It's always good to see our graduates reaching the dizzy heights and none more so than Visual Communication student Joshua Billingham who studied Illustration and left in 2013.
Joshua, who goes by the moniker Gent 48, had been commissioned by Birmingham City Council to create the stunning piece of artwork entitled Be Bold, Be Birmingham, which was part of a campaign to promote the regeneration of the Smithfield area of Digbeth that will see 3000 new homes built on the former market site. Joshua was taught by the Head of Visual Communication, George Hart. George was particularly impressed with Joshua’s development since he left BCU.
“Josh has kept in touch with me on Facebook and I’ve followed his career over the last eight years. He always stood out as a student and his approach was always single-minded. It certainly doesn’t surprise me that he has gone on to produce this kind of work. In Viscom we’re really proud of what he has done and it's good to show current students what can be achieved”
The amazing mural, which took eight days to produce, has been painted on the disused Moat Lane car park and whilst no longer accessible to the public, has been photographed using a camera attached to a drone. Joshua has made a name for himself as one of Birmingham’s most sought after street artists and his work has featured across Birmingham and the west Midlands. Josh said:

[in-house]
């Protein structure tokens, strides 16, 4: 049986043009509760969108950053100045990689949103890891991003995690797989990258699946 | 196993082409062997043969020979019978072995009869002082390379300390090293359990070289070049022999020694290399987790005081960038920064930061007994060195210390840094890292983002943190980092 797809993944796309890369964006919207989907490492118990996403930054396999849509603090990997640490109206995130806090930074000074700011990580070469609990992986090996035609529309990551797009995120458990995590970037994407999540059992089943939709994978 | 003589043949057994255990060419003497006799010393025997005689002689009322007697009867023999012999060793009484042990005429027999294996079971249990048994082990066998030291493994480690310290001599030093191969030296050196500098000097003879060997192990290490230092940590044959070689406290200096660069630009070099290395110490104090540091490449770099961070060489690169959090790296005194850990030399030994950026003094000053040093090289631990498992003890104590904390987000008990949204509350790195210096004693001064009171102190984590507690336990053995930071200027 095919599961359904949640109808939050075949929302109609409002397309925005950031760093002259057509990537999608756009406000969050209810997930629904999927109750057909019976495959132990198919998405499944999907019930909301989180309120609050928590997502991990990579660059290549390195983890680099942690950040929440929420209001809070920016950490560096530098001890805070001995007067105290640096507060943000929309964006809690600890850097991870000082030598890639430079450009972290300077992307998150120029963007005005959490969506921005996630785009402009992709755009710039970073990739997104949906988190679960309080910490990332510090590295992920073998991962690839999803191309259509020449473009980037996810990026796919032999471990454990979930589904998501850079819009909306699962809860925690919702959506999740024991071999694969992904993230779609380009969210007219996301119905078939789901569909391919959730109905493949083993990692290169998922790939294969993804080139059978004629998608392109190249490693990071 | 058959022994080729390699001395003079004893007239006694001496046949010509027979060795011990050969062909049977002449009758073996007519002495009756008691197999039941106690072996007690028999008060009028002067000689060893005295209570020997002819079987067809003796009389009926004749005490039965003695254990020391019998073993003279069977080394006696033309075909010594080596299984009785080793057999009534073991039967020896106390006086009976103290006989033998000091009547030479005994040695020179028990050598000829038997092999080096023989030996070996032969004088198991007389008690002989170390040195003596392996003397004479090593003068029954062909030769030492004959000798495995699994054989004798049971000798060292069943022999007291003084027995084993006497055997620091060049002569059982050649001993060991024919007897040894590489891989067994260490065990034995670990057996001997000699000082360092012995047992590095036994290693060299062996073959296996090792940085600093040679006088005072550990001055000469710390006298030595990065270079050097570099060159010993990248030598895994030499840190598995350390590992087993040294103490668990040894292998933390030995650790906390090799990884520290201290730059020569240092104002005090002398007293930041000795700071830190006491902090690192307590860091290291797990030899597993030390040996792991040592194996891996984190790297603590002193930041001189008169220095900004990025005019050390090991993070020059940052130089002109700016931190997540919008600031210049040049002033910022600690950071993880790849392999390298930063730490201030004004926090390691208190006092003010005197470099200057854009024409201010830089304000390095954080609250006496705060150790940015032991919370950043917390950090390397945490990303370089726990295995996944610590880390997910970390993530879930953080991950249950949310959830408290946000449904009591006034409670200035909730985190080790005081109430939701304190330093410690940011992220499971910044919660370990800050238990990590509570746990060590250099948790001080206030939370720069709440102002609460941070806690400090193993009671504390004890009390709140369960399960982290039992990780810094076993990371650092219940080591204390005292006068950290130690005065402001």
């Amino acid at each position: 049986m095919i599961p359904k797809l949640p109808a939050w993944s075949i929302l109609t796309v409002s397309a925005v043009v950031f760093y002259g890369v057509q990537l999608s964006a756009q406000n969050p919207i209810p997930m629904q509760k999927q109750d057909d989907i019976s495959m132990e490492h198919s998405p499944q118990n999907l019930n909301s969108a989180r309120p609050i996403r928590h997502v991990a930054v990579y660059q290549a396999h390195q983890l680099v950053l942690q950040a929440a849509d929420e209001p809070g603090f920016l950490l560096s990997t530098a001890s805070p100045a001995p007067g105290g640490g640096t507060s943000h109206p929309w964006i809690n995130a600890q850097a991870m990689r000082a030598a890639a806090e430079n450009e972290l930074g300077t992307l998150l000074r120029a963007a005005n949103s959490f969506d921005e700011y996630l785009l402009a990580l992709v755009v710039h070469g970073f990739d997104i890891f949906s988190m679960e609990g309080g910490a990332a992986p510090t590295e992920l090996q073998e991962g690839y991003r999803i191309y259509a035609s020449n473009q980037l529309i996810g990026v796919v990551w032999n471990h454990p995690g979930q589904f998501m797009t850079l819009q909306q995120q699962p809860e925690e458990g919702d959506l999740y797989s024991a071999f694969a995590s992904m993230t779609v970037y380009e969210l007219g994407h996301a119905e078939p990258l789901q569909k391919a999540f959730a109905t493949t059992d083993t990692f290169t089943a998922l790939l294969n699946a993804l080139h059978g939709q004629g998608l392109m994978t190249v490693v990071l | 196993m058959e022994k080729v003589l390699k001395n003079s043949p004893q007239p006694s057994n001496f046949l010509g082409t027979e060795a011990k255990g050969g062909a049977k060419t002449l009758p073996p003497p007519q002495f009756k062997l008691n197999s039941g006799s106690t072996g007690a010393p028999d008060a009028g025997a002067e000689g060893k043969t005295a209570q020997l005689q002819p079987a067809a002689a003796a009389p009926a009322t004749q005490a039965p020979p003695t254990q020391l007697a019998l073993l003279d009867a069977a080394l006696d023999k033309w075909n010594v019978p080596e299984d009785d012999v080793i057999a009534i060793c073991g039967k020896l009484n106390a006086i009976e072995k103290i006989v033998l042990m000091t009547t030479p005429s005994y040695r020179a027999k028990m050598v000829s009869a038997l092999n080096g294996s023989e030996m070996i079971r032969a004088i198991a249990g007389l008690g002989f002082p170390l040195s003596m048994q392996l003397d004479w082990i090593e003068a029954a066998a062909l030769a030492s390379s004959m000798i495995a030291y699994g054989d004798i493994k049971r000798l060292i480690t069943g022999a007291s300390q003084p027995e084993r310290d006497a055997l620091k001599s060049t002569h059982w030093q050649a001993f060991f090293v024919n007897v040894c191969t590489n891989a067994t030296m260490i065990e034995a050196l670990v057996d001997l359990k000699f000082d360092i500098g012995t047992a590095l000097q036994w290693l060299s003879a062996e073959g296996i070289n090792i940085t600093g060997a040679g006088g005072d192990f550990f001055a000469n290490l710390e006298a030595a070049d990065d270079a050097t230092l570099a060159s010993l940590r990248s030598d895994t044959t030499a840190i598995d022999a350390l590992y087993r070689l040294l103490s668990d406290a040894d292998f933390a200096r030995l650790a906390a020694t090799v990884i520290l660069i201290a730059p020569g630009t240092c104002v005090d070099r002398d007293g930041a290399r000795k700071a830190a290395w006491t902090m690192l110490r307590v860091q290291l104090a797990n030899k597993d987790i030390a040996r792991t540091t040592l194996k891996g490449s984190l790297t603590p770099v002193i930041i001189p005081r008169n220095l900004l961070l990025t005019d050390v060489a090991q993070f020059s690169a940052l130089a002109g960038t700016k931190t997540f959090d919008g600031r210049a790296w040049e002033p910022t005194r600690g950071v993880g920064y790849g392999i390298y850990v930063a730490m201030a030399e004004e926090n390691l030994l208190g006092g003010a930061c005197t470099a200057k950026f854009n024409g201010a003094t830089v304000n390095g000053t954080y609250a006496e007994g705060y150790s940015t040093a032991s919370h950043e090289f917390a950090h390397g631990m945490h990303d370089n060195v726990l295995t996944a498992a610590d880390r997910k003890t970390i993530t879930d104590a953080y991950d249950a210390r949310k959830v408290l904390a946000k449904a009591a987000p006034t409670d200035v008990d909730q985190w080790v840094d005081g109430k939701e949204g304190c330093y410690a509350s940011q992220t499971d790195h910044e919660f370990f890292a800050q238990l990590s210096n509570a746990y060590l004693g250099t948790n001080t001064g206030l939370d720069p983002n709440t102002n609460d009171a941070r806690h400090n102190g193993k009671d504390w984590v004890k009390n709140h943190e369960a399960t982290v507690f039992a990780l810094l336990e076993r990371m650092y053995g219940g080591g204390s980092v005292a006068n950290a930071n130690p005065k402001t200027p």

"I've never painted on a car park roof before, I knew it was going to be challenging but then I thought 'if I'm painting a statement telling other people to be bold, I should be bold myself'."
The mural itself is part of a campaign Be Bold, Be Birmingham was launched earlier this year and is a campaign to showcase creativity, diversity, ambition and uniqueness. Postgraduate Lecturer, Professor Andrew Kulman commented:
“It’s really impressive to see what our illustration graduates find themselves doing once they’ve left. Usually, we hear of students going on to write and design Children’s books or graphic novels and of course a number do become established artists including street artists, but in the case of Josh we are continually getting surprised by the commissions he gets given. What I particularly like is that this really does give a sense of credibility to street art, which is sometimes mistaken for graffiti and can divide opinion as to its worth.”